Market surveillance of invasive and implantable devices will be stepped up in the European Union following a deal struck in Brussels May 26.
European Parliament and EU Council of Ministers representatives clinched a compromise deal on a proposed revision of the EU medical devices and in vitro diagnostics directives, which would limit use of substances that are carcinogenic, mutagenic, toxic for reproduction or have endocrine (hormone) disrupting properties.
The agreement, which the parliament and council still have to clear formally, bars invasive or implantable devices that come into direct contact with the human body containing these substances in proportions exceeding 0.1 percent by weight, unless their use can be justified, for example by low patient exposure. Also, under the law, when these substances are used they would have to be labelled.
Following the 2011 breast implant scandal, in which French company PIP (Poly Implant Prothèse) was found to have used industrial grade silicone, the deal also tightens up post market surveillance and traceability so that devices can be traced to each patient in case of problems.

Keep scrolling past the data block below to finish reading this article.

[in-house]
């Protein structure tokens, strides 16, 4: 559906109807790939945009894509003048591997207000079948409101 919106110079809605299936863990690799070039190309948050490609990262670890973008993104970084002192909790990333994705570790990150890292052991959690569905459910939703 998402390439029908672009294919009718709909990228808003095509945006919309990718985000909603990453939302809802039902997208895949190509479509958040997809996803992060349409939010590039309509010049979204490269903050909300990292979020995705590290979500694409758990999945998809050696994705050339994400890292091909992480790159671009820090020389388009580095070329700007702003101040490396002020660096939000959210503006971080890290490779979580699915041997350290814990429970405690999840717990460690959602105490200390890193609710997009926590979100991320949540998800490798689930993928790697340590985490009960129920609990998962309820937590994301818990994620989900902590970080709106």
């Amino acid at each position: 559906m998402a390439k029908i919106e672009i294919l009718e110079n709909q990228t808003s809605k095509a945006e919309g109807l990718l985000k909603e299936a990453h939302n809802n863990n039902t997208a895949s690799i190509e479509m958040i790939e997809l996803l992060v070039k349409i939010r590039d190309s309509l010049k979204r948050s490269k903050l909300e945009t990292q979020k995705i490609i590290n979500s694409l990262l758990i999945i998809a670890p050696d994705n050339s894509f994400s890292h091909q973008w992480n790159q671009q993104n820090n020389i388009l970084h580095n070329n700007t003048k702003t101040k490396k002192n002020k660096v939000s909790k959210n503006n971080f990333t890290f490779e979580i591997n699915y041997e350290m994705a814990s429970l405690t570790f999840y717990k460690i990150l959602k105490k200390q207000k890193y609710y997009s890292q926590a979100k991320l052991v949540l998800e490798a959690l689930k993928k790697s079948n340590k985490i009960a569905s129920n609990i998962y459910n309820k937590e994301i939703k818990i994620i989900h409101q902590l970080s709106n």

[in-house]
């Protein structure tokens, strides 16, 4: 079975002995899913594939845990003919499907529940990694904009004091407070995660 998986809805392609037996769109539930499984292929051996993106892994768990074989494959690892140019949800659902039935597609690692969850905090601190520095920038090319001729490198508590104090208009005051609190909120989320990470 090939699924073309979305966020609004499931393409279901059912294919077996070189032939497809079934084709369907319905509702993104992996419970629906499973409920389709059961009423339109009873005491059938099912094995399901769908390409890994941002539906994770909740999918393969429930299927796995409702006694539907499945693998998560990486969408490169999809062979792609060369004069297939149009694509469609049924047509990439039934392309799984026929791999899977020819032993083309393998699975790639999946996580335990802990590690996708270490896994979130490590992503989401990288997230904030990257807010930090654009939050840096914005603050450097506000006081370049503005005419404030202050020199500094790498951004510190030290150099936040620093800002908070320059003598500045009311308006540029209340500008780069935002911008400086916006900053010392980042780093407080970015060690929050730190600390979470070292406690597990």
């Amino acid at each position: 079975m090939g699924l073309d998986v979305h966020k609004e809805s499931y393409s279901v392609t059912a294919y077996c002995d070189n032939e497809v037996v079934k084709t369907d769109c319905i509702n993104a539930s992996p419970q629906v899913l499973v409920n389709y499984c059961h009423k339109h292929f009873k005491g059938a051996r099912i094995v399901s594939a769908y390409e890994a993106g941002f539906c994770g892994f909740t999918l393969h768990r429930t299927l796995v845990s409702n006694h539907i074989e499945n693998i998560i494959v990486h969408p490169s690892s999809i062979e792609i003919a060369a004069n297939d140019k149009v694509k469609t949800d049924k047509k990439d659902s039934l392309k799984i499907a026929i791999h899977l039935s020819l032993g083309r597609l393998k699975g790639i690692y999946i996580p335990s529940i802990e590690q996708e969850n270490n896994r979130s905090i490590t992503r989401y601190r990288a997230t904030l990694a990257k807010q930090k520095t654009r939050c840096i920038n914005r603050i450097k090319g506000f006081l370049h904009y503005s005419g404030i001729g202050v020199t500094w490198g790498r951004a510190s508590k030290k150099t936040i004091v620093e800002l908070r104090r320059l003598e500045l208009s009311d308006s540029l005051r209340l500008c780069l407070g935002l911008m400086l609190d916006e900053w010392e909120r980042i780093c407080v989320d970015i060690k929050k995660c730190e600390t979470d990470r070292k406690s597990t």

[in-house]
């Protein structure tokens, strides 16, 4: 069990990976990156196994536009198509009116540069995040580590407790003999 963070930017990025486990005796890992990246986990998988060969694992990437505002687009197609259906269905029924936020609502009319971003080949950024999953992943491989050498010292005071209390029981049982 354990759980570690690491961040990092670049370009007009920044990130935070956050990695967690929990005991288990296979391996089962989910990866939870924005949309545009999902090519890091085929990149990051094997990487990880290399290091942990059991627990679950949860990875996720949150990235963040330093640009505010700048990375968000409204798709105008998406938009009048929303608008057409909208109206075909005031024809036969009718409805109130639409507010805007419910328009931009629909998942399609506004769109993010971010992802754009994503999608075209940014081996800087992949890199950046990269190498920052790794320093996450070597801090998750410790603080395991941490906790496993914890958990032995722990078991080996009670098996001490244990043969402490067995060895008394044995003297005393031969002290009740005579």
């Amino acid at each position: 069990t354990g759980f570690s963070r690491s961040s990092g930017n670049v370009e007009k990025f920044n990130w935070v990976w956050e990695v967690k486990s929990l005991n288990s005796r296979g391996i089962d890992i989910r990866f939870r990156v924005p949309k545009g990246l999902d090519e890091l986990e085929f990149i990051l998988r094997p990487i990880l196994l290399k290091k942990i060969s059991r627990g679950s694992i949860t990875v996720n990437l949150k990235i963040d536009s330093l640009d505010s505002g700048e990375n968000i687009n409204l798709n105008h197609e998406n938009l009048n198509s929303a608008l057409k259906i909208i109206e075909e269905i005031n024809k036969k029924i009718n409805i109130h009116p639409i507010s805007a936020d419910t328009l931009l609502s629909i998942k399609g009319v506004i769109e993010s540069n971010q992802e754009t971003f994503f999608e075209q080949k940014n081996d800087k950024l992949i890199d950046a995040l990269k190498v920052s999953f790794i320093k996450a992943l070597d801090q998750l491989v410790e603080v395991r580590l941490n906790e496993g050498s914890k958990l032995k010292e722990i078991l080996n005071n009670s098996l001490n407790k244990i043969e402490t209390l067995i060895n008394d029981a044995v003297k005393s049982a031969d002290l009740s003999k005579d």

Manufacturers would also have to follow-up on the quality, performance and safety of devices they placed on the market so that faults are spotted quickly and remedial action is rapid. The legislation would also ensure a new central database will list all devices on the market, manufacturers and the EU accredited test houses, which are called ‘notified bodies,' in EU jargon.
Also new, high risk devices face additional pre-market scrutiny, all products will have a unique identifier number and devices without a medical purpose, such as colored contact lenses, will have to comply with the directive.
While welcoming the reforms, Serge Bernasconi, CEO of industry association MedTech Europe warned that they were bureaucratic: “Implementation will require substantial resources from all stakeholders, including industry. It is thus essential to keep the overarching goals of patient safety and innovation in mind during the translation into implementable rules.”
German Christian Democrat Peter Liese, who was a medical doctor before becoming a member of the European parliament, commented: “The new regulation is good for patients, puts an end to fraudulent and shady producers and thereby also strengthens respectable producers.”